The correlation and best name for Lowe et al.’s (2018, fig. 3, upper) “RaO” and its significance as a key unit of their “allounit 2” are problematical. Sanford and Arnott (2010) termed this interval the Edwardsville and Chippewa Falls members of the Covey Hill (Ausable) Formation, and G.S. Nowlan (inLowe et al., 2017, their appendix 1) recovered conodont elements from the “Chippewa Falls Member” at the Rockland outcrop in Ontario. The lithostratigraphic assignment of these conodont-bearing strata is, frankly, obscure, as the Rockland locality has three formational assignments in the earlier literature. The “Chippewa Falls Member” strata of G.S. Nowlan’s report (i.e., Covey Hill [Ausable] Formation of Sanford and Arnott, 2010) are also termed the RaO Member of the Keeseville “Formation” in the same report (Lowe et al., 2017). In addition, Sanford and Arnott (2010, p. 37) described the Rockland rocks as Nepean (i.e., Keeseville) Formation. However, the dolostone (unknown elsewhere in the Nepean)-quartz sandstone association at Rockland is comparable to facies traditionally referred to the Lower Ordovician Theresa Formation (e.g., Salad Hersi et al., 2002).

Nomenclatural problems aside, the age-diagnostic conodont Variabiloconus bassleri was found in “RaO” samples at Rockland; this supplies a fourth stratigraphic interpretation that is preferred herein and mandates reevaluation of the OBa stratigraphic architecture of Lowe et al. (2018, fig. 3). This fossil occurrence is placed at the Cambrian–Ordovician boundary and top of allounit 2 by Lowe et al. (2018, fig. 3, upper, assemblage e). However, V. bassleri is a diagnostic upper lower Tremadocian form and suggests an age of ca. 483 ± 1 Ma (Landing et al., 1997), which is ∼5 m.y. younger than the top of the Cambrian and ∼9 m.y. younger than the “guesstimate” on the youngest confidently known Keeseville trilobites. More importantly, V. bassleri is characteristic of the lowest Ordovician depositional sequence that occurs across Laurentia (Fig. 1, “RaO”).

Coeval, but carbonate-dominated, upper lower Tremadocian rocks occur in the southern OBa in New York (Fisher’s, 1968, “Spellman Formation,” and Tribes Hill Formation of Landing et al., 2012) and SW Quebec (identical Saint-Clotilde Member in Clark, 1966). However, these Lower, not lowermost, Ordovician Tribes Hill–Saint–Clotilde carbonates are not figured nor are their relationships shown to lower Paleozoic allounits in the OBa by Lowe et al. (2018, fig. 3, lower). These carbonates correlate with the “RaO” locality with V. bassleri. Thus, this “RaO” locality is much younger than allounit 2/allounit 3 of the Potsdam Formation in the OBa, and cannot be fundamental to defining allounit 2. The conodont-bearing “RaO” locality seems to record a siliciclastic-rich equivalent of the Tribes Hill depositional sequence, the lowest part of which has siliciclastic mudstone and thin sand in New York (Fig. 1; e.g., Landing et al., 2012).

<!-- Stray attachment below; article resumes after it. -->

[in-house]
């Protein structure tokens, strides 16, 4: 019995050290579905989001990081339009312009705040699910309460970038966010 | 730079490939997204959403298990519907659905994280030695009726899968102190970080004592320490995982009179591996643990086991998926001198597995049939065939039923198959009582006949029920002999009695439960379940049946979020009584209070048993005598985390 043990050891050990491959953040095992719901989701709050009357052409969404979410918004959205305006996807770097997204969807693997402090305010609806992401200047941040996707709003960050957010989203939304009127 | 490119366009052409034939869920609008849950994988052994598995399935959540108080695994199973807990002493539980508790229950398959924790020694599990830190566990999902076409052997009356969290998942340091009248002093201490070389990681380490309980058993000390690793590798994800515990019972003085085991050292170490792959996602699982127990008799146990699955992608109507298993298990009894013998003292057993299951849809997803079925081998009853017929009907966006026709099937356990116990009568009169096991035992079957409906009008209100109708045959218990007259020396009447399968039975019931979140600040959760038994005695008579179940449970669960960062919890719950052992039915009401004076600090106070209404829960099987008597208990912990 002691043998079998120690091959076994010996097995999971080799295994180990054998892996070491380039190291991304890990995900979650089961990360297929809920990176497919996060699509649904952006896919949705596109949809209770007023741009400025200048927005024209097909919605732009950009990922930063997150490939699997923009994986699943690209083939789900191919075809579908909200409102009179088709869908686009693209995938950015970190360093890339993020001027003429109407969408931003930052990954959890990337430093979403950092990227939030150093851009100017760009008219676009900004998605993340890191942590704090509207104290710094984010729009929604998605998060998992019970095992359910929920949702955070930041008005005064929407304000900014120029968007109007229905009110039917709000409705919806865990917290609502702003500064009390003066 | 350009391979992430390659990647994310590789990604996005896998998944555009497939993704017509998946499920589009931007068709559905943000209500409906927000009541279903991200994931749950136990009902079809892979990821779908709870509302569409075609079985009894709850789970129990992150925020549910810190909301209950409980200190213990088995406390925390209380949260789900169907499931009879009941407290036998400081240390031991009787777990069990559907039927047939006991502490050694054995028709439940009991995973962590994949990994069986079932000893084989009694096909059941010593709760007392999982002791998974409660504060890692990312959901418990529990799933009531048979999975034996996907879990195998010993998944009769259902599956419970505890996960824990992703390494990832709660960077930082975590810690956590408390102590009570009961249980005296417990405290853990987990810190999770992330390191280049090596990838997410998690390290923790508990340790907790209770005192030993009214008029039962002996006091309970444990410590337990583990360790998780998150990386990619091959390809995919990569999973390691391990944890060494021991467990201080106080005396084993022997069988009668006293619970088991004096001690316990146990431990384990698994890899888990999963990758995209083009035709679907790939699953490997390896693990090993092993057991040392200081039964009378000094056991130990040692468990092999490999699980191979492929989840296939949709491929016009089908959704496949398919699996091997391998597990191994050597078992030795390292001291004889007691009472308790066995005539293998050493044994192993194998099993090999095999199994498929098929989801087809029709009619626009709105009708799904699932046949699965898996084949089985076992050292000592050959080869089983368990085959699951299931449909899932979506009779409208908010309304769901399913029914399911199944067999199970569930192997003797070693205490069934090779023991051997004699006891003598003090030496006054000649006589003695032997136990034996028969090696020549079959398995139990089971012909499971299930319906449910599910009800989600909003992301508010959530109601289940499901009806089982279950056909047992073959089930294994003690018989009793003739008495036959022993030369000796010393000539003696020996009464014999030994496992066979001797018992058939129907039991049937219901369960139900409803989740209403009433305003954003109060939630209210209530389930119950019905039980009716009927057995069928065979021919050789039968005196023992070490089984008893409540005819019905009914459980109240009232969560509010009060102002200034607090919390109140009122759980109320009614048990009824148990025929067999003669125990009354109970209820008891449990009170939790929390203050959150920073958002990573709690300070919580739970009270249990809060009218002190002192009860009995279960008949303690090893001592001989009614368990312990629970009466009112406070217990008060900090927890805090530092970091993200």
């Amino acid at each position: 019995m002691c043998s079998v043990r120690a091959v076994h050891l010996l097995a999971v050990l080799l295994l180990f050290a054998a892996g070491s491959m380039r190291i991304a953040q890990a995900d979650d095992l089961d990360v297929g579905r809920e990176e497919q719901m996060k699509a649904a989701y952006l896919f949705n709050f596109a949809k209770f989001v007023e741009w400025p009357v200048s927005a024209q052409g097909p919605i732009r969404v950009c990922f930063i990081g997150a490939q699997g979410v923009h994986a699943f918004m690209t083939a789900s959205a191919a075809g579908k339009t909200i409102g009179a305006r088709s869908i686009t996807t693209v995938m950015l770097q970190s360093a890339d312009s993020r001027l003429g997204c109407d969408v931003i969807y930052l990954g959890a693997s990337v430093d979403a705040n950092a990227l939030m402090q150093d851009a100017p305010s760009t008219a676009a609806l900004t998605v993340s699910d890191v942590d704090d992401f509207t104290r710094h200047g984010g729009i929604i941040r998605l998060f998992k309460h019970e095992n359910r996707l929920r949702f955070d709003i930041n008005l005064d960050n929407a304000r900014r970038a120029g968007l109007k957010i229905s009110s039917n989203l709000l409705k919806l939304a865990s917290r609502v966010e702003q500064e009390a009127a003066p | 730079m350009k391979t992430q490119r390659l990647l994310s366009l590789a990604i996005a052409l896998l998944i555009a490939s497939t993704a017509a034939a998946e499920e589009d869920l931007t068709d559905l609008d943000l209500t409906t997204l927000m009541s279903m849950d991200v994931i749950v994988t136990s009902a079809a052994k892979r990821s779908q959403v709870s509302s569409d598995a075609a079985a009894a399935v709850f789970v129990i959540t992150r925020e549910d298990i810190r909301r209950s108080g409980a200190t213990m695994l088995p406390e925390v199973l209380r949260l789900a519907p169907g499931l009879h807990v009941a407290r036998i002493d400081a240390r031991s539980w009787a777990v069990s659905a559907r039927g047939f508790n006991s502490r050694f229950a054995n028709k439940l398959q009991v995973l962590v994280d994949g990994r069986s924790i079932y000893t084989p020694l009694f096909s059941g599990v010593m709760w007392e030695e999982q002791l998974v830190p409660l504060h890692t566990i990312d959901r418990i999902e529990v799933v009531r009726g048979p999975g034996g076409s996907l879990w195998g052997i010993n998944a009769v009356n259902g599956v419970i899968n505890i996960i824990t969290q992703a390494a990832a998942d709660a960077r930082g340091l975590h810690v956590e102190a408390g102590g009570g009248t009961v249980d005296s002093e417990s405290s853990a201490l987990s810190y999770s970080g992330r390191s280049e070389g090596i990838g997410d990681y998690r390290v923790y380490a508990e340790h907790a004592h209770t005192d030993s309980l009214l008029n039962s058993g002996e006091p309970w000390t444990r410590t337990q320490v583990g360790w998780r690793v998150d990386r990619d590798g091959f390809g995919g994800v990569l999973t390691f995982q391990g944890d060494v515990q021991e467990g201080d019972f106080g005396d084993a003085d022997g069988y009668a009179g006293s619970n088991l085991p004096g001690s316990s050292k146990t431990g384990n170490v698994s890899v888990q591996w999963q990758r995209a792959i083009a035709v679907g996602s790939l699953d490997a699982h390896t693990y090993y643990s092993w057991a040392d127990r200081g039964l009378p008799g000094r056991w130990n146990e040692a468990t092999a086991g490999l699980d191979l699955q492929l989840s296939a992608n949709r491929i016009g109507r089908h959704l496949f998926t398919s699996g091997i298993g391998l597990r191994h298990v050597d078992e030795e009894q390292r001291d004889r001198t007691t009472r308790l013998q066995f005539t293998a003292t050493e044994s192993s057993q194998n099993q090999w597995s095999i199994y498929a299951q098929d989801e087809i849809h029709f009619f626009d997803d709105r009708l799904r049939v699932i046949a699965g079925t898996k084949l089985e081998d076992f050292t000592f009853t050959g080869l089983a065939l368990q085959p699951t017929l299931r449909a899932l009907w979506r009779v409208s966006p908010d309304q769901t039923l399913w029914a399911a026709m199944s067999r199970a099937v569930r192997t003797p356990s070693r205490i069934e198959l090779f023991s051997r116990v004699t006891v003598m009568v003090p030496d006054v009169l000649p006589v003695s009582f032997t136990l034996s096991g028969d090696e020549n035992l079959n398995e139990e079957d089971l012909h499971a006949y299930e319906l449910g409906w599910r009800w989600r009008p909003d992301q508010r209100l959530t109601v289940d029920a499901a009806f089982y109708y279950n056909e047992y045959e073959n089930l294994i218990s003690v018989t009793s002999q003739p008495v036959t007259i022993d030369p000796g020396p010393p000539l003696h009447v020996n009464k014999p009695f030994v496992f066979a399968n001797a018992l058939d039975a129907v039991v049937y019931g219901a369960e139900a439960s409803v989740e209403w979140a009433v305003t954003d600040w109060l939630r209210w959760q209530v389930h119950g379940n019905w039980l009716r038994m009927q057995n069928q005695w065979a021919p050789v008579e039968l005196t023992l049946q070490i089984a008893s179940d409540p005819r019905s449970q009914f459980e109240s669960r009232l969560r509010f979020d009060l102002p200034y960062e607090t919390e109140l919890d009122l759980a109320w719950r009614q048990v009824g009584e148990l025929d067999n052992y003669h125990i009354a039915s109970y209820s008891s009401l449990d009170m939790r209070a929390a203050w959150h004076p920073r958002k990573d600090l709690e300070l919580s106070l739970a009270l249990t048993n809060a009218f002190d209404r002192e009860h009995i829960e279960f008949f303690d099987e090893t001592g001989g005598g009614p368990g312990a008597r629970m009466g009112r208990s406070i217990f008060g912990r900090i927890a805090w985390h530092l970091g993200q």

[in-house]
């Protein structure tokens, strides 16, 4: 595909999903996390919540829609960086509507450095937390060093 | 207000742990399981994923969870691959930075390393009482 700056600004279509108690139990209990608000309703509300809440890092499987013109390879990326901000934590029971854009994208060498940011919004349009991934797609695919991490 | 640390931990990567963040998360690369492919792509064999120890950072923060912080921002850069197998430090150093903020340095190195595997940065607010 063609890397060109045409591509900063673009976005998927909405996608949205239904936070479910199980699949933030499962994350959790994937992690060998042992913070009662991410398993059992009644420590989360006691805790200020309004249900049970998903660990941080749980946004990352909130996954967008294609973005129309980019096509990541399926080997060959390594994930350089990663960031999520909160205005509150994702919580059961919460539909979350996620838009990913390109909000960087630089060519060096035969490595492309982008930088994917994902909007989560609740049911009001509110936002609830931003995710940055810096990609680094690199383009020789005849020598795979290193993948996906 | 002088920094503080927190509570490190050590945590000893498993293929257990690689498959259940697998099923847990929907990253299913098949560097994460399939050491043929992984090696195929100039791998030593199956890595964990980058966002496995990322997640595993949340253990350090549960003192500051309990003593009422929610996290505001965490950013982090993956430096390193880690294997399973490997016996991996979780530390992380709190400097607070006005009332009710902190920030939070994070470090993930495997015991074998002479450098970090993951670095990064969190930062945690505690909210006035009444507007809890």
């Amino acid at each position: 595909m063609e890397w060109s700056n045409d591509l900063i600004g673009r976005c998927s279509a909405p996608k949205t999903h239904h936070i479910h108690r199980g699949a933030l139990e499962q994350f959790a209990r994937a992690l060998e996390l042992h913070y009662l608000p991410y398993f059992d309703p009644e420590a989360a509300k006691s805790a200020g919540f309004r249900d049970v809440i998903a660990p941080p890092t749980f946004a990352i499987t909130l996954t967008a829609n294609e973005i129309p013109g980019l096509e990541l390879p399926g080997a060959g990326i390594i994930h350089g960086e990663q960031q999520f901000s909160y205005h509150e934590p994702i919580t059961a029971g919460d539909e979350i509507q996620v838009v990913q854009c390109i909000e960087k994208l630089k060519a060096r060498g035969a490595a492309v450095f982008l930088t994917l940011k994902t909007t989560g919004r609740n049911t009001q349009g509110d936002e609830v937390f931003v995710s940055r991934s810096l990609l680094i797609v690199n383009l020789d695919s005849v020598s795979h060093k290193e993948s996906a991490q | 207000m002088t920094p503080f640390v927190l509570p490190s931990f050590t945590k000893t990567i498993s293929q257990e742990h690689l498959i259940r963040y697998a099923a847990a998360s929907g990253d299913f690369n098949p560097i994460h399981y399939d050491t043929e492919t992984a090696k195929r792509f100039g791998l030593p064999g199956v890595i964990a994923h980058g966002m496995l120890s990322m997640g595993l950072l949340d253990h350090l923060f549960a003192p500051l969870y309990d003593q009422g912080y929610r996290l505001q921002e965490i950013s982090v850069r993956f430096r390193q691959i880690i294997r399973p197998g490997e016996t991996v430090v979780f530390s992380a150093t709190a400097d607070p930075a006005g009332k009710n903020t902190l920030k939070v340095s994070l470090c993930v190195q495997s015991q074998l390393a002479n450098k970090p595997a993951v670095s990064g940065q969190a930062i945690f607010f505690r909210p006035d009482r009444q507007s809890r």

As detailed by Landing (2012), the Potsdam is succeeded by two formations of the Beekmantown Group composed of carbonates (limestone/hydrothermal dolostone) with minor quartz arenites in eastern New York. Both of these similar formations have been mistakenly referred to the “Theresa Formation” of the eastern OBa in a number of reports. The Theresa in its type region of southern Ontario and into SW Quebec is a Lower Ordovician unit. It has conodonts (e.g., Ulrichodina quadraplicata; Calaptoconus quadraplicatus in Lowe et al., 2017) no older than late Tremadocian, is thus younger than the Tribes Hill depositional sequence, and unconformably locally overlies quartz arenites of the Potsdam “Group” (Salad Hersi et al., 2002; Dix et al., 2004). The Theresa is regarded as a siliciclastic-rich equivalent of an upper Tremadocian depositional sequence known as the carbonate-dominated Rochdale (=“Fort Ann”) Formation in eastern New York (e.g., Landing et al., 2012; Fig. 1).

A similar dolostone and quartz arenite unit is the late Cambrian Galway Formation, which conformably overlies and is laterally equivalent to the upper Potsdam in eastern New York (e.g., Landing, 2012), The Galway has been mapped as “Theresa” on the OBa’s south flank (e.g., Fisher, 1968). Lowe et al.’s (2018, fig. 3, lower) illustration of a sandstone-dolostone interval conformable with the Potsdam is likely correct, but this overlying interval is upper Cambrian Galway and not Lower Ordovician Theresa Formation. The “Theresa” is not a diachronous, westerly younging “Cambrian–Ordovician” unit (Lowe et al., 2018, fig. 3, lower). Indeed, almost all “Theresa” reports in the southeasternmost OBa have grouped the upper Cambrian Galway and a Lower Ordovician Theresa with a cryptic unconformity between them into a “Theresa” (e.g., Lowe et al., 2018, fig. 3, upper). The Theresa s.s. is a second Ordovician depositional sequence above the lowest Ordovician Tribes Hill/“RaO” unit in Lowe et al. (2017, 2018) that records eustatic, likely not epeirogenic, control in OBa deposition.

Science Editor: Rob Strachan
Associate Editor: John Waldron